We live in a strange time, when black leaders and activists who work to bring independence, stability, and positive change to black communities across the country are labeled white supremacists.
This October, more than 300 young, black people will meet in Washington D.C. for the first-ever Young Black Leadership Summit (YBLS). This three-day event is sponsored by Turning Point USA (TPUSA), a right-wing youth activism group, and was orchestrated by the organization’s communications director, Candace Owens, and Brandon Tatum, the group’s urban engagement director.
The fact that it’s created by black activists––and advocating for the benefit of the black community––doesn’t seem to get in the way of slanderous voices on the left demonizing the event and its participants. In a hit piece published last week by Rollingout.com, this historic event was dismissed as an effort to “corral Black electoral support for the current presidency.” The article also derides Owens and guest speaker and former congressional candidate Stacey Dash as anti-black.
Ebony magazine ran a short article about the event as well. Although they were more balanced in their coverage, they still characterized the event as a political ploy designed to “drum up African-American support for the current administration.” While the event does take place in the weeks prior to the midterms, YBLS is not a campaign event.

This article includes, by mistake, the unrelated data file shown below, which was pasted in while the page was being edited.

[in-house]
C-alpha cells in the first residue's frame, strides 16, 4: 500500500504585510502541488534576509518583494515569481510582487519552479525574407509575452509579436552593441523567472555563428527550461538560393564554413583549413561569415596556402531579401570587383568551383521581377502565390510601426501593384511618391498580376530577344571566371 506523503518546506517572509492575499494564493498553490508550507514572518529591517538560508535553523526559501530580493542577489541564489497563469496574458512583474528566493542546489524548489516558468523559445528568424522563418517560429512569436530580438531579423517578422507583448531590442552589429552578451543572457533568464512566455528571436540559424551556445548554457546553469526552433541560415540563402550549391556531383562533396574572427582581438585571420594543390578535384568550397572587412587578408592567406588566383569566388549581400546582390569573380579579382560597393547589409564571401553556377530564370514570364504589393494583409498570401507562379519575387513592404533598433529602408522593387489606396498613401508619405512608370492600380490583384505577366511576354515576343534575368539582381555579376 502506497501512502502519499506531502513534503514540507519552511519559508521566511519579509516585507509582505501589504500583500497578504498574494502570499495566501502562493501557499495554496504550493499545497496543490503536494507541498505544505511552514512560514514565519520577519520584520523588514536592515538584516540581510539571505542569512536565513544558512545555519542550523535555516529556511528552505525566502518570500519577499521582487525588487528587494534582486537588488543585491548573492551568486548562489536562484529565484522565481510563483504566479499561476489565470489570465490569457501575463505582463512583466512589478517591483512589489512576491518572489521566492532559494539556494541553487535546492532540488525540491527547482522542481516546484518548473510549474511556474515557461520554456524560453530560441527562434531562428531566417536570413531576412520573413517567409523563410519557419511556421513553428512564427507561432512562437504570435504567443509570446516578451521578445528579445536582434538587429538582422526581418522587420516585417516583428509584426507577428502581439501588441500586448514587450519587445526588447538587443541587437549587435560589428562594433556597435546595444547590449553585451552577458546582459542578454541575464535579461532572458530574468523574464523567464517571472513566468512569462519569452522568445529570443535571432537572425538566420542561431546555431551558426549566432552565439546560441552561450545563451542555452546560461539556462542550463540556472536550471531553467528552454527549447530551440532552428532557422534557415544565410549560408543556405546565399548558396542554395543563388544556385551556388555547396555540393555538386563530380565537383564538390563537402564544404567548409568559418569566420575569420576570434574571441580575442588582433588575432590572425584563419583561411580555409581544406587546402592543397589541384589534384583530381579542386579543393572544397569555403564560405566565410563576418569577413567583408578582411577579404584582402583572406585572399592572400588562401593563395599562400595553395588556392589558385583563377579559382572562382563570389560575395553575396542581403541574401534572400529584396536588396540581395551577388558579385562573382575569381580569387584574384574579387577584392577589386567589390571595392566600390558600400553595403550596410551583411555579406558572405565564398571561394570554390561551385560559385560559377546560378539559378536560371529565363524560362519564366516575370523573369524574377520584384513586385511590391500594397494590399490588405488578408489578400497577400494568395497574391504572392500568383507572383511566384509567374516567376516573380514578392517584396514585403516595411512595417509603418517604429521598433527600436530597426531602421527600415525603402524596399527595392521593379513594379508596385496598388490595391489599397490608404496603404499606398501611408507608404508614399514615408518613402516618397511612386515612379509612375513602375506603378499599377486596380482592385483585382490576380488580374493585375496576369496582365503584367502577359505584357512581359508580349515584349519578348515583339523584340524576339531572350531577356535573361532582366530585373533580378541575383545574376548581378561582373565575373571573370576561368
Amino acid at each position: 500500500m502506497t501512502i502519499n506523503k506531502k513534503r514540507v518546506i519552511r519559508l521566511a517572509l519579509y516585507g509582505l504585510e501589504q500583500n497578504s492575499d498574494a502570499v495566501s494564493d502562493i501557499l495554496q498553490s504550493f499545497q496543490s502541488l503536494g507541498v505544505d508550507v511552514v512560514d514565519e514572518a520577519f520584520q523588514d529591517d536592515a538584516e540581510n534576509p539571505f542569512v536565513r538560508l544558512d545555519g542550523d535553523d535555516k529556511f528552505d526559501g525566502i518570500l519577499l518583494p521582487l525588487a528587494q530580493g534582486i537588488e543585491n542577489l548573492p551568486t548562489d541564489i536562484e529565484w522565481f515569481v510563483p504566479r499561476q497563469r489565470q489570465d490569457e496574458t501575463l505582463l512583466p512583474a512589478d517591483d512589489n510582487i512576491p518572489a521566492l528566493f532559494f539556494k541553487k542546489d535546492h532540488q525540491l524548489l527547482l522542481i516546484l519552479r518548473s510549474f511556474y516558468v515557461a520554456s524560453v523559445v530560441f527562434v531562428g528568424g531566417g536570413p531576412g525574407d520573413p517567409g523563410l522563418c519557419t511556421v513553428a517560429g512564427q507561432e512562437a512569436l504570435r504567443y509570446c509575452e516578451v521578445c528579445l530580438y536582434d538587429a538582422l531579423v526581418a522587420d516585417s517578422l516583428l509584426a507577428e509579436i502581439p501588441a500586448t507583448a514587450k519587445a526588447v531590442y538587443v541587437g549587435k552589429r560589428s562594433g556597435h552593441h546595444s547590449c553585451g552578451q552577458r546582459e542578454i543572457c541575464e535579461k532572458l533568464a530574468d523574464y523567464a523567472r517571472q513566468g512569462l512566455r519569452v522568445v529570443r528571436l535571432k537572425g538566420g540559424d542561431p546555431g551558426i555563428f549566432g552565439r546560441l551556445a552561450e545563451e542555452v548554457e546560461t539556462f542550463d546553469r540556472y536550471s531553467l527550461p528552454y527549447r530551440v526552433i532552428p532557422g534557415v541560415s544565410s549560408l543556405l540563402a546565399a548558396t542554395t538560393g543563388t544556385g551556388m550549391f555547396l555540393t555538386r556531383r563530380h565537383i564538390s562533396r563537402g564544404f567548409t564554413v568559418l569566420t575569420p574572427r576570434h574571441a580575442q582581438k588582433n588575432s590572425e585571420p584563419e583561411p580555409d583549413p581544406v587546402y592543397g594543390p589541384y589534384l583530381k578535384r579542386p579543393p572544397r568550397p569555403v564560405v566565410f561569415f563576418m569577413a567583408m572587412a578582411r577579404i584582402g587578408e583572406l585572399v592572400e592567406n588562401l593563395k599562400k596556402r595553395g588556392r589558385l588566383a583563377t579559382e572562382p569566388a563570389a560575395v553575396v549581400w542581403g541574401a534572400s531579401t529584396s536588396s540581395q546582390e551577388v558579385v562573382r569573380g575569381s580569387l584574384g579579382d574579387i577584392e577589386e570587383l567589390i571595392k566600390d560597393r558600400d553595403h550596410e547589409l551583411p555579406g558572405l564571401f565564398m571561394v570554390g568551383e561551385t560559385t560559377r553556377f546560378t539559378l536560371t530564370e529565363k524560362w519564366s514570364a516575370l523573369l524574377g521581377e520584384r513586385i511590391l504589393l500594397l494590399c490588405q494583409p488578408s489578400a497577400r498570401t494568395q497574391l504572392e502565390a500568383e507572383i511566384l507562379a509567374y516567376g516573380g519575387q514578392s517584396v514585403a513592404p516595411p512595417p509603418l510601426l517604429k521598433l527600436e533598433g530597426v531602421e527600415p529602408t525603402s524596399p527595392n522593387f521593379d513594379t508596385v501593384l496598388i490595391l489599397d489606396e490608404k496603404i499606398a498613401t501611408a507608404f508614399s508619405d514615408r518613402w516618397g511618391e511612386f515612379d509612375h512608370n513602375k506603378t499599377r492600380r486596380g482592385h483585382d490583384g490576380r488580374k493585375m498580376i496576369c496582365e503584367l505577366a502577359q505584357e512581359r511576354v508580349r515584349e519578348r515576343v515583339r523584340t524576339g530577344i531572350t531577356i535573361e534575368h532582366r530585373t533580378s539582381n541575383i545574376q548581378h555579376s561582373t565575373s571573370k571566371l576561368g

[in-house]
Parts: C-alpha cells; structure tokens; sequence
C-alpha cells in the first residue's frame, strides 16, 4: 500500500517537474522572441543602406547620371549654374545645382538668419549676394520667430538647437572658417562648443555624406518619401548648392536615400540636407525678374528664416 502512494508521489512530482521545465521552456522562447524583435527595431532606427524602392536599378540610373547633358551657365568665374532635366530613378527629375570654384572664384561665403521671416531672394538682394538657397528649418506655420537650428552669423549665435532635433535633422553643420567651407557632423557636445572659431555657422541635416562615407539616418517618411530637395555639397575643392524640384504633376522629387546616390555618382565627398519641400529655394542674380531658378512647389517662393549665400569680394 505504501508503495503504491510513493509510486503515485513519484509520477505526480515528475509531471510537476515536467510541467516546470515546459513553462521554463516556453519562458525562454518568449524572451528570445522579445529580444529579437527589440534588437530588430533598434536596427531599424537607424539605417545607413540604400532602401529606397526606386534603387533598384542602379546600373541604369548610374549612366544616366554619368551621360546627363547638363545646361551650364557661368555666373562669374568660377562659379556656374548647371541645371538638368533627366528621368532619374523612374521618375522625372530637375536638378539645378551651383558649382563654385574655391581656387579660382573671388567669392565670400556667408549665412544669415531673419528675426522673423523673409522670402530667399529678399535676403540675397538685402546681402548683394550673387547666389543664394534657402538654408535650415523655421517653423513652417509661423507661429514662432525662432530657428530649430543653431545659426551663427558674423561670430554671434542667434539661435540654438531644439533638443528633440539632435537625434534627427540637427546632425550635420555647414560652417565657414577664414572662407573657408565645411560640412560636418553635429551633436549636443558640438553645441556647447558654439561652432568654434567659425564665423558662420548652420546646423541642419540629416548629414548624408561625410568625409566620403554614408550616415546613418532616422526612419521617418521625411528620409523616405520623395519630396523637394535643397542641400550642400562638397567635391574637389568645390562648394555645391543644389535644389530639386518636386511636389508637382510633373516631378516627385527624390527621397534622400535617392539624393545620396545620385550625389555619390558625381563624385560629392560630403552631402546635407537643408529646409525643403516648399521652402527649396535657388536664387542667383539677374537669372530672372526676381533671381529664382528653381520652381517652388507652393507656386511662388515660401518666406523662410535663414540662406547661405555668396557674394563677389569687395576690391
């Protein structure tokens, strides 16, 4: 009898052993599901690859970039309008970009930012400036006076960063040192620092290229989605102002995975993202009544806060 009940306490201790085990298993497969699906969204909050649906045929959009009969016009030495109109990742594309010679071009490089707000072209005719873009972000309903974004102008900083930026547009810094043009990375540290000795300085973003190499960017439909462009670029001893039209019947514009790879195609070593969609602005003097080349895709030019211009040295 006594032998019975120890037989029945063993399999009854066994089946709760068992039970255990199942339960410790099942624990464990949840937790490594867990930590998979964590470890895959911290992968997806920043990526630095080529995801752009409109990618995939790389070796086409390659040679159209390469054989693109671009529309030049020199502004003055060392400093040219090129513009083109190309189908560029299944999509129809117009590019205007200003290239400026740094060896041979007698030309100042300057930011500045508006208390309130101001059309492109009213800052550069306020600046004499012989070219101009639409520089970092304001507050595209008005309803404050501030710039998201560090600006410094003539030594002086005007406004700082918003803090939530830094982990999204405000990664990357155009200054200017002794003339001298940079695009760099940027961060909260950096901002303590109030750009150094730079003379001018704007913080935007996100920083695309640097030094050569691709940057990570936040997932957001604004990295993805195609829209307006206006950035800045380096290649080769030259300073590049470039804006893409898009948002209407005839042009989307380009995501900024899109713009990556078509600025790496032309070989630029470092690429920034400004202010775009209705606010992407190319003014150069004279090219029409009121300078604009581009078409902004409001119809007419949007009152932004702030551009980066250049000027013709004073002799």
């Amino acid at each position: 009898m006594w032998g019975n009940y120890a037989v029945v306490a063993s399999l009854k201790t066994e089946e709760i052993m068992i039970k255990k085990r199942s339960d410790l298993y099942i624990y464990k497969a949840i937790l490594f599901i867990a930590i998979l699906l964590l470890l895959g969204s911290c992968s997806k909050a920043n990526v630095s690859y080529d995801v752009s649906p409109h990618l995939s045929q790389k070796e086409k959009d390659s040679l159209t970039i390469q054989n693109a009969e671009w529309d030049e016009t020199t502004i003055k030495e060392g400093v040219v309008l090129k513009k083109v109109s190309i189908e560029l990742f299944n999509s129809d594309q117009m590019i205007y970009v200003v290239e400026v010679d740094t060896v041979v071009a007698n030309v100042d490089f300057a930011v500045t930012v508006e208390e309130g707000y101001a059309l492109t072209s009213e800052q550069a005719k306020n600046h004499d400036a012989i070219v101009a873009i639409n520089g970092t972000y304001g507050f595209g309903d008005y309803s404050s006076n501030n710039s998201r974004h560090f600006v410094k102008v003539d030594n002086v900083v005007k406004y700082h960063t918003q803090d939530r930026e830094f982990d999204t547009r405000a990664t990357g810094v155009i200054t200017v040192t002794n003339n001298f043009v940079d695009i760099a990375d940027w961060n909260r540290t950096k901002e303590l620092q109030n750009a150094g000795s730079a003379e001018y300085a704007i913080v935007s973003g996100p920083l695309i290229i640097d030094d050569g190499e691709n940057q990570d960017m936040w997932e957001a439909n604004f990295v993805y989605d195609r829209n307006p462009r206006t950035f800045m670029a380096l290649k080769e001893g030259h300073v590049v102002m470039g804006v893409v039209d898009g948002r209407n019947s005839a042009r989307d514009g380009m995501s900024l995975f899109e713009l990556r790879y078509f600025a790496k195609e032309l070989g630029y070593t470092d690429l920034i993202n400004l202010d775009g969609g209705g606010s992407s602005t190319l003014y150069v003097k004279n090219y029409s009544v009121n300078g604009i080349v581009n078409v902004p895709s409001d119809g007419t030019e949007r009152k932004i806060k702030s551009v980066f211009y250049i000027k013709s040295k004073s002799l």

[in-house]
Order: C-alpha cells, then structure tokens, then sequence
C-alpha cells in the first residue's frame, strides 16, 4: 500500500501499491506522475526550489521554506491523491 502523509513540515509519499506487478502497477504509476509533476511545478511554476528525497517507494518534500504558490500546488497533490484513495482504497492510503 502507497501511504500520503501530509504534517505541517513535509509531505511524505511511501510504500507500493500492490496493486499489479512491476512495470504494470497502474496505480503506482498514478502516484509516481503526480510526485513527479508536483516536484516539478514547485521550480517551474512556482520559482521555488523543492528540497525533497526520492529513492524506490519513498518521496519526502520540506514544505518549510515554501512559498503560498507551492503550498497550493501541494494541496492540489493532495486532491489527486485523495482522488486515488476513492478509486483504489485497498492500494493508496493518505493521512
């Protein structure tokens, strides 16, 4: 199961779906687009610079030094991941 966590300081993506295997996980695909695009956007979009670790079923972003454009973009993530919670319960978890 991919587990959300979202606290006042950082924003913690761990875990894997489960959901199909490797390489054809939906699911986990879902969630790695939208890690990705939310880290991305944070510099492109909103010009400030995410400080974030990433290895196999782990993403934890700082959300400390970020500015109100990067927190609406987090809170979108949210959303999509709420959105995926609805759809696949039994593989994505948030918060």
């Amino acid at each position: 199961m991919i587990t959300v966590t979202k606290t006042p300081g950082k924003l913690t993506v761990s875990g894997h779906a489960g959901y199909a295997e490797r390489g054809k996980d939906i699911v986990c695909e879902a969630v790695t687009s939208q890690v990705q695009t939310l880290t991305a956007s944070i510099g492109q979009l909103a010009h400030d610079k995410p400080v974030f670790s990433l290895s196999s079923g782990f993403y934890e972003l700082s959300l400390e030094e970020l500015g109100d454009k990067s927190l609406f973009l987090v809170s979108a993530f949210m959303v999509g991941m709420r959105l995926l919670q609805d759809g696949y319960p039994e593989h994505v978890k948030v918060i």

Why Are Black Freethinkers Smeared By The Media?
It should come as no surprise that left-leaning Americans and publications feel all too comfortable smearing blacks who aren’t Democrats. We’ve seen the worst of the worst since the election of President Trump. But leftist myopia cannot change the fact that many people are working diligently to diminish the pathology of groupthink. Many people are also encouraging others to challenge long-held beliefs in an effort to launch their communities into a new period of growth and achievement.
“We stick together” is a common mantra of the left, particularly in the black community. No conscientious objectors go unpunished. Those deemed race traitors are horrifically ridiculed and name-called in a culture that demands complete and total orthodoxy. Group loyalty takes precedence over all else.
We have a recent example of this type of ridicule in the form of another freethinker, Kanye West, who was grossly attacked by leftist media outlets for meeting with Trump in the Oval Office and espousing the same views as many attending YBLS.
“People expect that if you’re black, you have to be Democrat,” West said, less than two minutes into his discussion with Trump. He went on to discuss how the welfare expansion incentivized the destruction of the black family, later touching on mental health issues, bringing manufacturing jobs into middle America, and sorely needed prison reform. Arguably, West’s most incendiary statements were concerning racism.